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Bactrian Camel (Camelus bactrianus)
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Number 0358 The Bactrian camel is the one with two humps. The Arabian camel or dromedary has only one hump. You can remember that by imagining the capital initials of their names turned on their side: B for Bactrian has two humps, and D for dromedary has one. (I didn’t come up with that, I read it on Ultimate Ungulate.) Then again, maybe you...

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Mating Week: Klipspringer (Oreotragus oreotragus)
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Number 0352 The klipspringer is a little-bitty antelope that lives in eastern and southern Africa on rocky cliffs. I originally picked it for my planned Mammal Mating theme week because it is a rare example of a monogamous mammal. (Most birds are monogamous; most mammals are not.) And what’s interesting is why it’s monogamous. And I also find it interesting that we humans—just apes,...

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World Cup: Spanish Ibex (Capra pyrenaica)
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Number 0342 The Spanish ibex is our penultimate mammalian World Cup competitor! Representing Spain, natch, it’s a nimble goat that lives in rocky places, once throughout the Iberian Peninsula, but now only in Spain and where it’s been reintroduced to Portugal. Of the four subspecies that once existed, only two remain. The last Pyrenean ibex, Capra pyrenaica pyrenaica, died in 2000 after being hit...

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World Cup: Chilean Pudú (Pudu puda)
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Number 0341 The Mammals of the World Cup series is almost finished! Just two more countries after today’s representative from Chile, the Chilean or southern pudú, which is the second smallest deer in the world, the first being the northern pudú, this guy’s cousin. The Chilean pudú is less than a foot and a half tall and is vulnerable to becoming endangered because of...

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World Cup: Slovakia’s Tatra Chamois (Rupicapra rupicapra tatrica)
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Number 0335 I don’t usually highlight a particular subspecies, but when it comes to picking a representative for Slovakia, my father-in-law’s ancestral home and the source of the yak in my name, I wanted to do it up right. Meet the Tatra chamois, a subspecies of the regular chamois, which lives only in the Tatra mountains of Slovakia and Poland and numbers fewer than...

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World Cup: Italy’s Alpine Ibex (Capra ibex)
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Number 0332 Here we go with our World Cup celebration, meeting one mammal from each of the 32 countries that were in the World Cup! Were is a key word in this case, as reigning champ Italy, today’s country, didn’t make it out of the group stage. But that’s not the alpine ibex’s fault! Alpine ibexes were once pretty common in the Swiss, French,...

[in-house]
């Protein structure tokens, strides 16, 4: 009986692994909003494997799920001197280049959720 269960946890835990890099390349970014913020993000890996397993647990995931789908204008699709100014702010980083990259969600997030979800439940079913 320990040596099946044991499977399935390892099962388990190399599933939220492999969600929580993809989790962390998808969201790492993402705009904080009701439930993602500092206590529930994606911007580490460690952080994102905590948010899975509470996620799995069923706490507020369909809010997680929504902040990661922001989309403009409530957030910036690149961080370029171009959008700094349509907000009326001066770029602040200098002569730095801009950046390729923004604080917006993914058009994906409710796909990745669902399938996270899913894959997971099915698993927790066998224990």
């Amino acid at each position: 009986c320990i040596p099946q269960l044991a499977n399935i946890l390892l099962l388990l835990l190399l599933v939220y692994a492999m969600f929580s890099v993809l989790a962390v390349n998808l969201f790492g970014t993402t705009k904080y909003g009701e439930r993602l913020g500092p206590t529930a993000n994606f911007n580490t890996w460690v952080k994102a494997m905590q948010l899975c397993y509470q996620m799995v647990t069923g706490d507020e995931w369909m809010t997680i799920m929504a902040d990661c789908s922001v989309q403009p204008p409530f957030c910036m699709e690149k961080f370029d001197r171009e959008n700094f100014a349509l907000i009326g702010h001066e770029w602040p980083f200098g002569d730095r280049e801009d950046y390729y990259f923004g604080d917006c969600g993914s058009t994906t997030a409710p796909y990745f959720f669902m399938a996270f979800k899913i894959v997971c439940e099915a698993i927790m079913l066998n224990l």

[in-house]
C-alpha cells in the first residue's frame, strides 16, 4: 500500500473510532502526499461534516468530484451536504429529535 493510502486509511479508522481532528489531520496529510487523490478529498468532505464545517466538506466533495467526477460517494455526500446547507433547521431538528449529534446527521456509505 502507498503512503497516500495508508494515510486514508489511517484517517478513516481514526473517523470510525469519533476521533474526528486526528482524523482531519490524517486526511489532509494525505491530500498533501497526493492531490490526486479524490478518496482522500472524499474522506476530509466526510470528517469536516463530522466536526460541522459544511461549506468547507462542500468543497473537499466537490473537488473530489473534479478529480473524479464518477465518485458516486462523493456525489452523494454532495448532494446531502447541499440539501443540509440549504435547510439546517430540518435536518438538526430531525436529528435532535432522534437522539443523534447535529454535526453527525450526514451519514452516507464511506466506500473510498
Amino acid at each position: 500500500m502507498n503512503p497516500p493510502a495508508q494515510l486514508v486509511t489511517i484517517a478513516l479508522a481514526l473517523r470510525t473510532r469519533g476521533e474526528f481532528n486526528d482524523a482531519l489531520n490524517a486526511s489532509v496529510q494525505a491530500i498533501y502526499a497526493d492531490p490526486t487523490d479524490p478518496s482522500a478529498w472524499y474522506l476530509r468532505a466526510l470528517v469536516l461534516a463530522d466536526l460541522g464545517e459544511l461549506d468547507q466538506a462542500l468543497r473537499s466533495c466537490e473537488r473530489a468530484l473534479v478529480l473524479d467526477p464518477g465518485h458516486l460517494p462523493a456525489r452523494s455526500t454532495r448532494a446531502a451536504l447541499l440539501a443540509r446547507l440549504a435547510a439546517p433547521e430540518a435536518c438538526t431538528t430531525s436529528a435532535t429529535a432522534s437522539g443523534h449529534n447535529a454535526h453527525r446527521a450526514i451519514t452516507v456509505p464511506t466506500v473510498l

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World Cup: The Rest of Group D
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Number 0325 Because I missed a few days and because if I don’t step on the gas the World Cup will end before the World Cup of Mammals does, tonight I’m posting the final three mammals of Group D (the other being Serbia’s marbled polecat from the other day). This first one is the topi (Damaliscus korrigum), an antelope representing Ghana. Ghana was the...

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World Cup: Nigeria’s African Bush Elephant (Loxodonta africana)
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Number 0319 We’re still celebrating the World Cup here at the Daily Mammal, and today we’re closing out Group B with Nigeria and the African bush elephant. These days, scientists generally divide the African elephant into two species, the bush elephant and the forest elephant. Then there’s the Asian elephant, for a total of three kinds of elephants in the world. The biggest is...

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Chacoan Peccary (Catagonus wagneri)
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Number 0302 This peccary species lives in the Gran Chaco of South America, a region that overlaps Argentina, Bolivia, and Paraguay. It lives in the driest, hottest parts of the area, and its main food is cacti. The Chacoan peccary is endangered, mainly because of hunting but also because of habitat destruction. Oddly, this peccary was first described by scientists in the 1930s based...

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Yak (Bos grunniens)
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Number 0299 In honor of our adoption finalization and name change to Kinyak, Theo and I drew yaks! The powerful, shaggy animals are native to Tibet and produce delicious butter, which Tibetans use in their...

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Gemsbok (Oryx gazella)